Destructive uncertainty: The toxic triangle, implicit theories and leadership identity during organizational change

Pedro Neves, Birgit Schyns

Research output: Chapter in Book/Report/Conference proceedingChapterpeer-review

6 Citations (Scopus)

Abstract

The importance of leadership for effective and successful change management has long been recognized, particularly for the reduction of resistance of change (Coch & French, 1948; Kotter & Schlesinger, 1979, 2008), which has been identified as one of the main sources of failure (Szabla, 2007). In fact, behaviors such as involving members in decision-making processes or providing social and technical support have become increasingly central in the planning and enactment of change efforts. This is due to changes in the macroeconomic context itself, which made organizational change and adaptation more frequent, inevitable and unanticipated (Herscovitch & Meyer, 2002; Shin, Taylor, & Seo, 2012). This led researchers to argue - and rightly so - that the current main task for management is precisely the leadership of organizational change, as managers have to develop a new skillset that moves away from the traditional top--down approach and builds on bottom-up, shared, flexible and agile strategies that foster collaboration and cooperative problem-solving (Graetz, 2000).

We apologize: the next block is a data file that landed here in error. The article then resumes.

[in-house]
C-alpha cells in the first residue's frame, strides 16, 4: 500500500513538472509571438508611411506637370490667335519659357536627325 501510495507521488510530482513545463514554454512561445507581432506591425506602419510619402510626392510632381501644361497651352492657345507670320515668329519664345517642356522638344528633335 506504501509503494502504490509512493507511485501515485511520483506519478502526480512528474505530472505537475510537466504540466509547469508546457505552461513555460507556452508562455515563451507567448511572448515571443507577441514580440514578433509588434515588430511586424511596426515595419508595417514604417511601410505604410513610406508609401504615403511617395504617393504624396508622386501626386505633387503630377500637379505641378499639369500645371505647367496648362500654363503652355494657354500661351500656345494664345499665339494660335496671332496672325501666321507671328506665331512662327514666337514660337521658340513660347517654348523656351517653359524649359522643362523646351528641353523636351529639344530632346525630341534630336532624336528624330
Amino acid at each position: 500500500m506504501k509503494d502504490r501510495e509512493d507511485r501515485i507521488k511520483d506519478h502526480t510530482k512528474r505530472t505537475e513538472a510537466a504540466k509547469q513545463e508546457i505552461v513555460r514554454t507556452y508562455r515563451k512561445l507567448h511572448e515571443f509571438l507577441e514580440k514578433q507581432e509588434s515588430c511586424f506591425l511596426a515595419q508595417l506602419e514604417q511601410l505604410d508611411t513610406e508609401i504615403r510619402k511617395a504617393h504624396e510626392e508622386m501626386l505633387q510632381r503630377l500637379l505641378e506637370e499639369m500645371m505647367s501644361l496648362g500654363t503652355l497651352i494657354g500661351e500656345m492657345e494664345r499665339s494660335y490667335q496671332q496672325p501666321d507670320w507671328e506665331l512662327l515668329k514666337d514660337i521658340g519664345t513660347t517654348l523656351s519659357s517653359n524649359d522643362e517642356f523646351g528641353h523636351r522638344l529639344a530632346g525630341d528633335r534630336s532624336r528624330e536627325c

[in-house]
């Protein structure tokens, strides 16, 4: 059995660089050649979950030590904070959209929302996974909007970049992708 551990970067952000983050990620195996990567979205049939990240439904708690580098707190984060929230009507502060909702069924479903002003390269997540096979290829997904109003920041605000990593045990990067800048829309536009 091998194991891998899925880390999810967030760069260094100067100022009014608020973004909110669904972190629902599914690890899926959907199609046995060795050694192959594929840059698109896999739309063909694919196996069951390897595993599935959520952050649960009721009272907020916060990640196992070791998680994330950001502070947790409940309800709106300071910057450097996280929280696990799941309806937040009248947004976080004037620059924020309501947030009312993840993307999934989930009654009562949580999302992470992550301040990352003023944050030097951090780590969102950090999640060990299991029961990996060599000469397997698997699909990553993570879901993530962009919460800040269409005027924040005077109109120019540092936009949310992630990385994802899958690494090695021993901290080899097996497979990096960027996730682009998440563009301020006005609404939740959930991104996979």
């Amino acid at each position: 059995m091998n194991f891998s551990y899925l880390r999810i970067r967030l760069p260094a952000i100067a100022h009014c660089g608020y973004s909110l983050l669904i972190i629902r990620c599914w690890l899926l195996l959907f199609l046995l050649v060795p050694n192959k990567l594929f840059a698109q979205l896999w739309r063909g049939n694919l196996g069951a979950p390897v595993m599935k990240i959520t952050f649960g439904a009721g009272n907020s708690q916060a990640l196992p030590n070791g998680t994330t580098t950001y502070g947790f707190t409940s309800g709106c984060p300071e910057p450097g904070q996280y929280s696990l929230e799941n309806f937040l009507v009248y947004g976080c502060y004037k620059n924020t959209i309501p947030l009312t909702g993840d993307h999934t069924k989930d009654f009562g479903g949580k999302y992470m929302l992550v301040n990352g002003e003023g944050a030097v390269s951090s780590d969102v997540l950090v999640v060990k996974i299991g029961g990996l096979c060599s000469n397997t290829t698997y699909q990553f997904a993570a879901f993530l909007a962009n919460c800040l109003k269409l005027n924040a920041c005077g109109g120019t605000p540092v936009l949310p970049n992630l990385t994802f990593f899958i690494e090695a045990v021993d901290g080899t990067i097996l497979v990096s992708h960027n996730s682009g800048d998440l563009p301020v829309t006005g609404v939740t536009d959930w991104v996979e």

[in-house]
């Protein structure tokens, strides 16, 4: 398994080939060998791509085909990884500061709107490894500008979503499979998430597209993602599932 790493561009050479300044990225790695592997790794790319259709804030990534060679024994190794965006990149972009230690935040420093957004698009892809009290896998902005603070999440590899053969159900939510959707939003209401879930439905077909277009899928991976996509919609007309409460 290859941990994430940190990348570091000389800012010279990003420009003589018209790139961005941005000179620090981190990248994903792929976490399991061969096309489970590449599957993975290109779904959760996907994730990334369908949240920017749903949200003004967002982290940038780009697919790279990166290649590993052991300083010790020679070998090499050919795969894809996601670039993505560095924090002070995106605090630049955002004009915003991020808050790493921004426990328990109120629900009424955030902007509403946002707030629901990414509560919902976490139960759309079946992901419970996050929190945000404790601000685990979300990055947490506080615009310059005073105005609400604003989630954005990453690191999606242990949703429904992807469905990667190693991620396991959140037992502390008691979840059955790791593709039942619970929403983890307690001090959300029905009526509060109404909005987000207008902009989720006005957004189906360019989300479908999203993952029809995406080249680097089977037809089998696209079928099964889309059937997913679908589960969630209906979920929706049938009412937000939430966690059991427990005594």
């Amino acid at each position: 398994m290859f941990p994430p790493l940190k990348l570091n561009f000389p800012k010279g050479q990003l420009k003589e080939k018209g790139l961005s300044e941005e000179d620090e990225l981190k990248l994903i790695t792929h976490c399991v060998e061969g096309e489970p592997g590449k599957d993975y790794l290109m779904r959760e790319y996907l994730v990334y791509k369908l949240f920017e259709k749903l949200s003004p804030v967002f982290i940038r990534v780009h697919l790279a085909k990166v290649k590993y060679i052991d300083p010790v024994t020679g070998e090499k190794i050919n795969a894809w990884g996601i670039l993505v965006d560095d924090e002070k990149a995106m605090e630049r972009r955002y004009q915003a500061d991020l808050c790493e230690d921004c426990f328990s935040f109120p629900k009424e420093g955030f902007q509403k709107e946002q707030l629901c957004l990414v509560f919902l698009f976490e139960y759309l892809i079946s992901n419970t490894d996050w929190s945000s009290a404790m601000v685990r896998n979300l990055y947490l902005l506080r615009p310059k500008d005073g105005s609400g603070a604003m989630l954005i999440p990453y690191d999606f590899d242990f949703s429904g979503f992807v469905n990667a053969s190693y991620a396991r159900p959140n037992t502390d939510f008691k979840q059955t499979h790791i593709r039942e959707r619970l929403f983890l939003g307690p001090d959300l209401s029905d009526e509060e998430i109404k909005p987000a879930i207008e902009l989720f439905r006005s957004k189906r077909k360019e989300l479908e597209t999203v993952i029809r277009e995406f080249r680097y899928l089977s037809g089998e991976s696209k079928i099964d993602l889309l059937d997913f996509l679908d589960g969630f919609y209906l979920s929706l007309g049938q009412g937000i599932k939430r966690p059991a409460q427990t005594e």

Original languageEnglish
Title of host publicationOrganizational change
Subtitle of host publicationPsychological effects and strategies for coping
PublisherTaylor and Francis Ltd.
Chapter10
Pages131-141
Number of pages11
ISBN (Electronic)9781315386096
ISBN (Print)9781138230378
DOIs
Publication statusPublished - 1 Jan 2018

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